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Rain doesn't wash away title memories


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POSTED: Sunday, June 21, 2009

Returning to Crestwood, Ill., for our series against the Windy City Thunderbolts has been surreal the past couple of seasons.

Two years ago, as pitching coach for the Thunderbolts, I was part of a squad that set a league record for season wins to finish 40 games over the .500 mark, en route to a Frontier League championship. The relationships I established that year with fellow members of the coaching staff and players have become some of my most cherished in my years of professional baseball.

Returning here as a coach with the Southern Illinois Miners this season, and looking out onto Standard Bank Field from the “;other”; dugout, has been different, to say the least. Although I would love nothing more than to beat Windy City every time we play them, I still have fond memories of my time here, and can sometimes envision the final moments of our championship-clinching win over the Washington Wild Things in September 2007.

I can see the final pitch by our closer Matt Petty, and the soft grounder fielded cleanly by our second baseman Gilberto Mejia, who calmly flipped the ball over to Phillip Hawke for the final out, and the ensuing celebration that started with our entire dugout emptying onto the field into a dog pile on the pitcher's mound.

But things are very different here now. With a new manager, and an almost entirely new inventory of players, these Thunderbolts look nothing like our '07 team. They look like a team full of strangers, save for Mejia and our first base coach Mike Kashirsky, who still helps out with the ballclub.

We got our series here off to a strong start, as right-hander Brett Scarpetta carried us to a 5-2 lead after five innings. But a rough outing from our bullpen and a few unlucky hops saw the momentum quickly turn, as we ended up losing the game.

Coming into our series here in Crestwood, a suburb of Chicago, we were expecting to battle Mother Nature to get our games in here. Currently 25 days into a stretch of 41 games in 43 days, and with our bullpen having to work overtime on a lot of nights recently, we had been told that a series of storms would be coming in during our three-day stay here. And frankly, a rainout would not break our hearts.

Soon after our pitcher's bus arrived at the ballpark this afternoon, we were notified by Windy City General Manager and good friend Steve Tahsler that our pregame batting practice would be in jeopardy due to an expected cell of severe thunderstorms.

We got B.P. in, and then it was hurry-up-and-wait time until the rain actually hit. When it came, it came in angry, as the skies opened up and threw buckets of rain, thunder and lightning out onto the playing field.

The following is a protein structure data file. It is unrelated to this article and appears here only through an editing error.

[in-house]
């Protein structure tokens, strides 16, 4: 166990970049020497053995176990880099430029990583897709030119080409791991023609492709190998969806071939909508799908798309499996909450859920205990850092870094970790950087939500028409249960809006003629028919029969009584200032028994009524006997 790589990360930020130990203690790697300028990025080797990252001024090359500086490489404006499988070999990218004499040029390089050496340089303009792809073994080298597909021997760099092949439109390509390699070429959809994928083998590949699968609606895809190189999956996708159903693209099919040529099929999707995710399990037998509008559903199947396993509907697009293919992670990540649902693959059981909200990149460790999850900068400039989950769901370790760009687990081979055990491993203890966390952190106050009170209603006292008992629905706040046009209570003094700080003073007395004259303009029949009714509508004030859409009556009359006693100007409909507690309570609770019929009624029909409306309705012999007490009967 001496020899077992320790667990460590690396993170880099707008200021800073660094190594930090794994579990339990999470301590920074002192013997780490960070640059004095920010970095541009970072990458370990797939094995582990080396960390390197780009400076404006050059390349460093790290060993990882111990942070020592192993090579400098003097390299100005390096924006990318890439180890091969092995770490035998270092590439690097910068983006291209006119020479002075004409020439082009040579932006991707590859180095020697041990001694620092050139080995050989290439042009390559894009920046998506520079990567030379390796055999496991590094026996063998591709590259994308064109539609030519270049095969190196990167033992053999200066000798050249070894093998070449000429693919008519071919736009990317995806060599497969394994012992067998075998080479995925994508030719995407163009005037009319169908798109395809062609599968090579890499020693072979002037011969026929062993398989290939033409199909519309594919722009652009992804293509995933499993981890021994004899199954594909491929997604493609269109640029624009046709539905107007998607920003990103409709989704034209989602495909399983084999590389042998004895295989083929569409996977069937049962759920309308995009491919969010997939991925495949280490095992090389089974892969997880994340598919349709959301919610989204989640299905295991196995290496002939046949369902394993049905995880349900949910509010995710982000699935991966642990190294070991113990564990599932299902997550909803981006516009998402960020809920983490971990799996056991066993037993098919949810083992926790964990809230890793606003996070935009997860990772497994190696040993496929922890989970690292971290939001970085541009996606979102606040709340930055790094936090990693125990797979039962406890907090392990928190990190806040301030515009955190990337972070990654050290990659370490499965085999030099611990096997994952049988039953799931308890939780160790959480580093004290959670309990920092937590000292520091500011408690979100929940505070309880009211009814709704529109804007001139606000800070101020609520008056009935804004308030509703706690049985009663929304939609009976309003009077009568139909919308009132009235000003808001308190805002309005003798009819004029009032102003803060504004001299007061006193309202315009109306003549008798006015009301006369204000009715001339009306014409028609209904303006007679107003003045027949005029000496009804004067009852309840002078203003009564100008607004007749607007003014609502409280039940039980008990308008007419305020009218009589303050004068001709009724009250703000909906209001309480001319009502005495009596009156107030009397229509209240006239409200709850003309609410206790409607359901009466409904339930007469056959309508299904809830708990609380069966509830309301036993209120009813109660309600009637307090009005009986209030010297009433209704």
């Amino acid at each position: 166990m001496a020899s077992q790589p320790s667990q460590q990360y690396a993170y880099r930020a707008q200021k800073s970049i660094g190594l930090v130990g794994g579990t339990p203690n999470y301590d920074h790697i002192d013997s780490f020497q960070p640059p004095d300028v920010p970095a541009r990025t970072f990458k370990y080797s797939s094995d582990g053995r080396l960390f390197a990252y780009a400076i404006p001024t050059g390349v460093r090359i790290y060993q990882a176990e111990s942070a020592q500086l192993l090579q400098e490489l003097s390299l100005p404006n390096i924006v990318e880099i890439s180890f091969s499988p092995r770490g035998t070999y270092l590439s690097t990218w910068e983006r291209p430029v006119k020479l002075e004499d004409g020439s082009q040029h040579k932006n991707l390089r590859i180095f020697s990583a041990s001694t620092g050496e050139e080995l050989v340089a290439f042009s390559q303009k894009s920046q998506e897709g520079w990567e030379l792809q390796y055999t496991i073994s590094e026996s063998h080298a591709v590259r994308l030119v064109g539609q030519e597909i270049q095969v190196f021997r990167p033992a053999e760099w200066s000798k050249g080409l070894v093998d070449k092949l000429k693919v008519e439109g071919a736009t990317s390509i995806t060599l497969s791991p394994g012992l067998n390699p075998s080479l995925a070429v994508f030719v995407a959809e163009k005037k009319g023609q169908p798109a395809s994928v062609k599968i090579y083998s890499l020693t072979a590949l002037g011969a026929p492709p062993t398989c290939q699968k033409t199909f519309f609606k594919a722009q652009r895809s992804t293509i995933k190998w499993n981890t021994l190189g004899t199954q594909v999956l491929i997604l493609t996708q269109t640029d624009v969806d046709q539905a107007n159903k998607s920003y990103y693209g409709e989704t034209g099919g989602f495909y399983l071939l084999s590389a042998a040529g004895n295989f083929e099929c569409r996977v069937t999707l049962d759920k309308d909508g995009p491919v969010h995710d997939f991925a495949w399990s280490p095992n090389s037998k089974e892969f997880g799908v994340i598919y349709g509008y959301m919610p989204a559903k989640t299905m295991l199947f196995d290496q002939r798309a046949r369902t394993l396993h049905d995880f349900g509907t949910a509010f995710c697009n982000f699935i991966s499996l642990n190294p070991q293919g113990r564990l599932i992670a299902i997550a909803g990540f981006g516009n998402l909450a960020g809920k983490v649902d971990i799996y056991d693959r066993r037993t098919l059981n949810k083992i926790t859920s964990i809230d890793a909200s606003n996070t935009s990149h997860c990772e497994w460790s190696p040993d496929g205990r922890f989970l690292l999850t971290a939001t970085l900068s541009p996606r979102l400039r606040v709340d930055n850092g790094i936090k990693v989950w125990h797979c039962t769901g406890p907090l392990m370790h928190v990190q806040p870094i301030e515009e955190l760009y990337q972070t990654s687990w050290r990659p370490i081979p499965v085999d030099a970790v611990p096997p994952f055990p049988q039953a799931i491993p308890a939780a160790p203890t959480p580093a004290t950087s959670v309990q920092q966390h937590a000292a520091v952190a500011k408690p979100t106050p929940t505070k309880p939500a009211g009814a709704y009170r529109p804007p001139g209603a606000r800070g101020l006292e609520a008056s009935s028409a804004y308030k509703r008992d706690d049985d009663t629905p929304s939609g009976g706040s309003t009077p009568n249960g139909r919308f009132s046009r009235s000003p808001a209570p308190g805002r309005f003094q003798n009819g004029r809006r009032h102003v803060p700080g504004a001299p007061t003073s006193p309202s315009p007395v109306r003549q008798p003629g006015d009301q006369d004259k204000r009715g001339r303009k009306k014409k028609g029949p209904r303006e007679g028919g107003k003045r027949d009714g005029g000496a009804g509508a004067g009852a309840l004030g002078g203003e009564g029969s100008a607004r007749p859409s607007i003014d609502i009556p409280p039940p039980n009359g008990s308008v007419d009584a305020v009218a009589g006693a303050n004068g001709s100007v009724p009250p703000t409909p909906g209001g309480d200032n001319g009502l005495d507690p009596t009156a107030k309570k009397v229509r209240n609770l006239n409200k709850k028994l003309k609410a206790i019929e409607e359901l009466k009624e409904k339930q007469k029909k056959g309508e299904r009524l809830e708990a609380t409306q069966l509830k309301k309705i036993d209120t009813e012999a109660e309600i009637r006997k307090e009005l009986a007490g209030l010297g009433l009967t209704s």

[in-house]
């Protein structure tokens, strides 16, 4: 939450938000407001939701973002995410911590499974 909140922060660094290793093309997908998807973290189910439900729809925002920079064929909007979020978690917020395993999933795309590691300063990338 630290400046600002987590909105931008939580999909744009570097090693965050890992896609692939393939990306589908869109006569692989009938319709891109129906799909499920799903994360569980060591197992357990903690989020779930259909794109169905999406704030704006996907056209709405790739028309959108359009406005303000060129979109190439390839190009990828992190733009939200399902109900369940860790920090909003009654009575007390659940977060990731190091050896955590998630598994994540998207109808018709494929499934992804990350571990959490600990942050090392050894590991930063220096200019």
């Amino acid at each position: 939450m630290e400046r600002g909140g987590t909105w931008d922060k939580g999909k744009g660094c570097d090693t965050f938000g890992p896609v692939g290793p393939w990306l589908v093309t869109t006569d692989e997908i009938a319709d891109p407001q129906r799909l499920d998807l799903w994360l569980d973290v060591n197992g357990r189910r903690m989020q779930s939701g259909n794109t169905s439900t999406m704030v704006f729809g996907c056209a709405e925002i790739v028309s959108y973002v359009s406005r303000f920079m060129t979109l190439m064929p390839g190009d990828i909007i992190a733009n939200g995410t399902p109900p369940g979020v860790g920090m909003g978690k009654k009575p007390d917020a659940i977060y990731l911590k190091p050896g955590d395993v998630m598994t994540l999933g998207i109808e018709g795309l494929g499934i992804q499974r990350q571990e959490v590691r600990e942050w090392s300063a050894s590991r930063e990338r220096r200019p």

That's when the fun really started. The relief and joy was quite evident from both dugouts. Windy City had a doubleheader at home the night we arrived, and had been making good use of their bullpen arms as well, so it seemed as though they were open to a rainout as well.

As is often the case in minor league ball, the Thunderbolts opened the gates at 6 p.m., allowing the fans lined up outside the ballpark to come in to the stadium—even though it was pretty apparent that there would not be a game played. The Bolts allowed fans to buy food and drinks from the concession stands in the concourse for a couple of hours as the ballplayers found ways to entertain themselves.

The festivities kicked off when our former bat boy for Windy City, Sean “;Sweaty”; Kennedy, did his best home run trot in the downpour, slipping and wobbling on top of the infield tarp as he circled the bases. By the time he made his way around third base, Sweaty had a full head of steam, which helped propel him about 30 feet as he slid head-first toward home plate, to a standing ovation by the fans who stuck it out in the rain.

Our rookie infielder Michael Higa did his best “;upside down man,”; wearing baseball pants on his arms and head, and his jersey on his lower half, dancing around for a minute beside the tarp.

At one point, about a third of the Windy City roster was out running and sliding and flinging themselves about the soaked tarp. If nothing else, tonight's rainout gave us all a chance to take a break and mentally re-adjust for the rest of our long string of games.

I grabbed dinner and caught a movie with our catcher Chris Crescenzi, and for a night, we led “;normal”; lives. It was a nice breather, a rare break in our schedule. But tomorrow is another day of baseball. I wouldn't have it any other way.

 

Brendan Sagara, who played baseball for Leilehua and UH-Hilo, is pitching coach for the Southern Illinois Miners.